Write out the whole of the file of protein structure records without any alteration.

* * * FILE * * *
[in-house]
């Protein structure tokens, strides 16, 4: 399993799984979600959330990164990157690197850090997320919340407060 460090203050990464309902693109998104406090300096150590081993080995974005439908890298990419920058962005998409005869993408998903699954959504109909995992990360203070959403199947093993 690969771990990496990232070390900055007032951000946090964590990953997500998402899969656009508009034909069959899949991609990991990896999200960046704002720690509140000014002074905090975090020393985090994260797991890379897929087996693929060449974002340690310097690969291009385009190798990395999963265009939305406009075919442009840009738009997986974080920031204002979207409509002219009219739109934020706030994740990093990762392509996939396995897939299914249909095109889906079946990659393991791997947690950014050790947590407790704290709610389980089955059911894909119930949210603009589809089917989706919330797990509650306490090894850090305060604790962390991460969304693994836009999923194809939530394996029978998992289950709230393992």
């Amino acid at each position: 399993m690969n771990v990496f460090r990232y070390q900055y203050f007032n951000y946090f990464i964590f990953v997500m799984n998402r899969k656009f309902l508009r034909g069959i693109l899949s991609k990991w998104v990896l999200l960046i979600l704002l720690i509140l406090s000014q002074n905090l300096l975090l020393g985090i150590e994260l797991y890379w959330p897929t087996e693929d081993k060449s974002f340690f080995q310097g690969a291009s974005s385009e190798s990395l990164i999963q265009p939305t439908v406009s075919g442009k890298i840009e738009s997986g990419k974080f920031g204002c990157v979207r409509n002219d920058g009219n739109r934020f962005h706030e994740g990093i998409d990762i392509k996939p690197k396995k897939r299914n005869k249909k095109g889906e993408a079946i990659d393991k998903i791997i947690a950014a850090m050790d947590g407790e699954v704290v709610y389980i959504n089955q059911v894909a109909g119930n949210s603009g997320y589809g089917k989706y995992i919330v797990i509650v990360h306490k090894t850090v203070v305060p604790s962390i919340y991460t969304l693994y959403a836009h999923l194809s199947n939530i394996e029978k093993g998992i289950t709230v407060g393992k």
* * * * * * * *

[in-house]
């Protein structure tokens, strides 16, 4: 399993799984979600959330990164990157690197850090997320919340407060 460090203050990464309902693109998104406090300096150590081993080995974005439908890298990419920058962005998409005869993408998903699954959504109909995992990360203070959403199947093993 690969771990990496990232070390900055007032951000946090964590990953997500998402899969656009508009034909069959899949991609990991990896999200960046704002720690509140000014002074905090975090020393985090994260797991890379897929087996693929060449974002340690310097690969291009385009190798990395999963265009939305406009075919442009840009738009997986974080920031204002979207409509002219009219739109934020706030994740990093990762392509996939396995897939299914249909095109889906079946990659393991791997947690950014050790947590407790704290709610389980089955059911894909119930949210603009589809089917989706919330797990509650306490090894850090305060604790962390991460969304693994836009999923194809939530394996029978998992289950709230393992």
């Amino acid at each position: 399993m690969n771990v990496f460090r990232y070390q900055y203050f007032n951000y946090f990464i964590f990953v997500m799984n998402r899969k656009f309902l508009r034909g069959i693109l899949s991609k990991w998104v990896l999200l960046i979600l704002l720690i509140l406090s000014q002074n905090l300096l975090l020393g985090i150590e994260l797991y890379w959330p897929t087996e693929d081993k060449s974002f340690f080995q310097g690969a291009s974005s385009e190798s990395l990164i999963q265009p939305t439908v406009s075919g442009k890298i840009e738009s997986g990419k974080f920031g204002c990157v979207r409509n002219d920058g009219n739109r934020f962005h706030e994740g990093i998409d990762i392509k996939p690197k396995k897939r299914n005869k249909k095109g889906e993408a079946i990659d393991k998903i791997i947690a950014a850090m050790d947590g407790e699954v704290v709610y389980i959504n089955q059911v894909a109909g119930n949210s603009g997320y589809g089917k989706y995992i919330v797990i509650v990360h306490k090894t850090v203070v305060p604790s962390i919340y991460t969304l693994y959403a836009h999923l194809s199947n939530i394996e029978k093993g998992i289950t709230v407060g393992k």